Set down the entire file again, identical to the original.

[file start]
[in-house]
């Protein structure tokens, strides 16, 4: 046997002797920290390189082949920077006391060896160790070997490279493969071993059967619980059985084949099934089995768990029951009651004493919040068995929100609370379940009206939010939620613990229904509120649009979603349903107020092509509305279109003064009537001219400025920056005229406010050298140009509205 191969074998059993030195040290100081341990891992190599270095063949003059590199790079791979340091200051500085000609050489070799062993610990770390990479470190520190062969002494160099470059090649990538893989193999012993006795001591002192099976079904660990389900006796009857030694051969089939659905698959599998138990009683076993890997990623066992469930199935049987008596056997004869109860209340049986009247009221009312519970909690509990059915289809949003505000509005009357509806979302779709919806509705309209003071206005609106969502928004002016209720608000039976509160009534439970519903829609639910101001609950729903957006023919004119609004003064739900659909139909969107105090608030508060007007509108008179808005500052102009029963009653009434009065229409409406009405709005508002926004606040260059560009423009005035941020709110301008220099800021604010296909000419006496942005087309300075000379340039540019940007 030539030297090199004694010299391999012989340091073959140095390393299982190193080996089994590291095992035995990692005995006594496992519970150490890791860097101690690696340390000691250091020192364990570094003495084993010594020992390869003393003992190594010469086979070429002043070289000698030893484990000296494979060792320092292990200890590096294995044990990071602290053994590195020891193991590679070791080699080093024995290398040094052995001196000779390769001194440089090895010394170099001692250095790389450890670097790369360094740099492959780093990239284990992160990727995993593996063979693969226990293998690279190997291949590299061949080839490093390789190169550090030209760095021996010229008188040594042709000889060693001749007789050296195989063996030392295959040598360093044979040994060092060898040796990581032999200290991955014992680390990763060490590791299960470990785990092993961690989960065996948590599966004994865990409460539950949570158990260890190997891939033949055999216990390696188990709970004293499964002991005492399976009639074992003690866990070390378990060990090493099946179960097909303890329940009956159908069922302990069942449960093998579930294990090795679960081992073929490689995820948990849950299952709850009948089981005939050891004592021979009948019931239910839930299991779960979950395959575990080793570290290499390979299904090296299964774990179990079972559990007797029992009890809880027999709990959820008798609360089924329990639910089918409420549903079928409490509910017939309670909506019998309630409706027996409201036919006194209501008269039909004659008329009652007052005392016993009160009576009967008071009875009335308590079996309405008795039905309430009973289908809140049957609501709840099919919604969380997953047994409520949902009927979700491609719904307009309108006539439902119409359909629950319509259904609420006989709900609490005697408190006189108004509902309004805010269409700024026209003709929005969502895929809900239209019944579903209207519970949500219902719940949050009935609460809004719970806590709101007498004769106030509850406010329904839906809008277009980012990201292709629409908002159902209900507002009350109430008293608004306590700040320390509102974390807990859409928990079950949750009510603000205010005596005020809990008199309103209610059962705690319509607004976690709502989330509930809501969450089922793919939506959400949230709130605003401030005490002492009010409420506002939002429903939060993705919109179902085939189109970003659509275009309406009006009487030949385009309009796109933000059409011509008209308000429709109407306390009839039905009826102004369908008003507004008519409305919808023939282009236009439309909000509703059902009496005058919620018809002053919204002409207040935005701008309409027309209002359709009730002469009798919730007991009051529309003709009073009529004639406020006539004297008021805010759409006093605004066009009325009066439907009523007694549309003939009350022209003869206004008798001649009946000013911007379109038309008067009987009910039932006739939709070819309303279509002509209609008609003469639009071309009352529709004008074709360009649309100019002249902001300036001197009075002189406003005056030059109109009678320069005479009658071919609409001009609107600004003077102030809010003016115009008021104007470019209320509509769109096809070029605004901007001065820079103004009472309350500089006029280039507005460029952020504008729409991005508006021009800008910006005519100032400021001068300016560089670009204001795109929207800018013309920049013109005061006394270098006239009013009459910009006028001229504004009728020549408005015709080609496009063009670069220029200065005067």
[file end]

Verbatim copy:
[in-house]
């Protein structure tokens, strides 16, 4: 046997002797920290390189082949920077006391060896160790070997490279493969071993059967619980059985084949099934089995768990029951009651004493919040068995929100609370379940009206939010939620613990229904509120649009979603349903107020092509509305279109003064009537001219400025920056005229406010050298140009509205 191969074998059993030195040290100081341990891992190599270095063949003059590199790079791979340091200051500085000609050489070799062993610990770390990479470190520190062969002494160099470059090649990538893989193999012993006795001591002192099976079904660990389900006796009857030694051969089939659905698959599998138990009683076993890997990623066992469930199935049987008596056997004869109860209340049986009247009221009312519970909690509990059915289809949003505000509005009357509806979302779709919806509705309209003071206005609106969502928004002016209720608000039976509160009534439970519903829609639910101001609950729903957006023919004119609004003064739900659909139909969107105090608030508060007007509108008179808005500052102009029963009653009434009065229409409406009405709005508002926004606040260059560009423009005035941020709110301008220099800021604010296909000419006496942005087309300075000379340039540019940007 030539030297090199004694010299391999012989340091073959140095390393299982190193080996089994590291095992035995990692005995006594496992519970150490890791860097101690690696340390000691250091020192364990570094003495084993010594020992390869003393003992190594010469086979070429002043070289000698030893484990000296494979060792320092292990200890590096294995044990990071602290053994590195020891193991590679070791080699080093024995290398040094052995001196000779390769001194440089090895010394170099001692250095790389450890670097790369360094740099492959780093990239284990992160990727995993593996063979693969226990293998690279190997291949590299061949080839490093390789190169550090030209760095021996010229008188040594042709000889060693001749007789050296195989063996030392295959040598360093044979040994060092060898040796990581032999200290991955014992680390990763060490590791299960470990785990092993961690989960065996948590599966004994865990409460539950949570158990260890190997891939033949055999216990390696188990709970004293499964002991005492399976009639074992003690866990070390378990060990090493099946179960097909303890329940009956159908069922302990069942449960093998579930294990090795679960081992073929490689995820948990849950299952709850009948089981005939050891004592021979009948019931239910839930299991779960979950395959575990080793570290290499390979299904090296299964774990179990079972559990007797029992009890809880027999709990959820008798609360089924329990639910089918409420549903079928409490509910017939309670909506019998309630409706027996409201036919006194209501008269039909004659008329009652007052005392016993009160009576009967008071009875009335308590079996309405008795039905309430009973289908809140049957609501709840099919919604969380997953047994409520949902009927979700491609719904307009309108006539439902119409359909629950319509259904609420006989709900609490005697408190006189108004509902309004805010269409700024026209003709929005969502895929809900239209019944579903209207519970949500219902719940949050009935609460809004719970806590709101007498004769106030509850406010329904839906809008277009980012990201292709629409908002159902209900507002009350109430008293608004306590700040320390509102974390807990859409928990079950949750009510603000205010005596005020809990008199309103209610059962705690319509607004976690709502989330509930809501969450089922793919939506959400949230709130605003401030005490002492009010409420506002939002429903939060993705919109179902085939189109970003659509275009309406009006009487030949385009309009796109933000059409011509008209308000429709109407306390009839039905009826102004369908008003507004008519409305919808023939282009236009439309909000509703059902009496005058919620018809002053919204002409207040935005701008309409027309209002359709009730002469009798919730007991009051529309003709009073009529004639406020006539004297008021805010759409006093605004066009009325009066439907009523007694549309003939009350022209003869206004008798001649009946000013911007379109038309008067009987009910039932006739939709070819309303279509002509209609008609003469639009071309009352529709004008074709360009649309100019002249902001300036001197009075002189406003005056030059109109009678320069005479009658071919609409001009609107600004003077102030809010003016115009008021104007470019209320509509769109096809070029605004901007001065820079103004009472309350500089006029280039507005460029952020504008729409991005508006021009800008910006005519100032400021001068300016560089670009204001795109929207800018013309920049013109005061006394270098006239009013009459910009006028001229504004009728020549408005015709080609496009063009670069220029200065005067």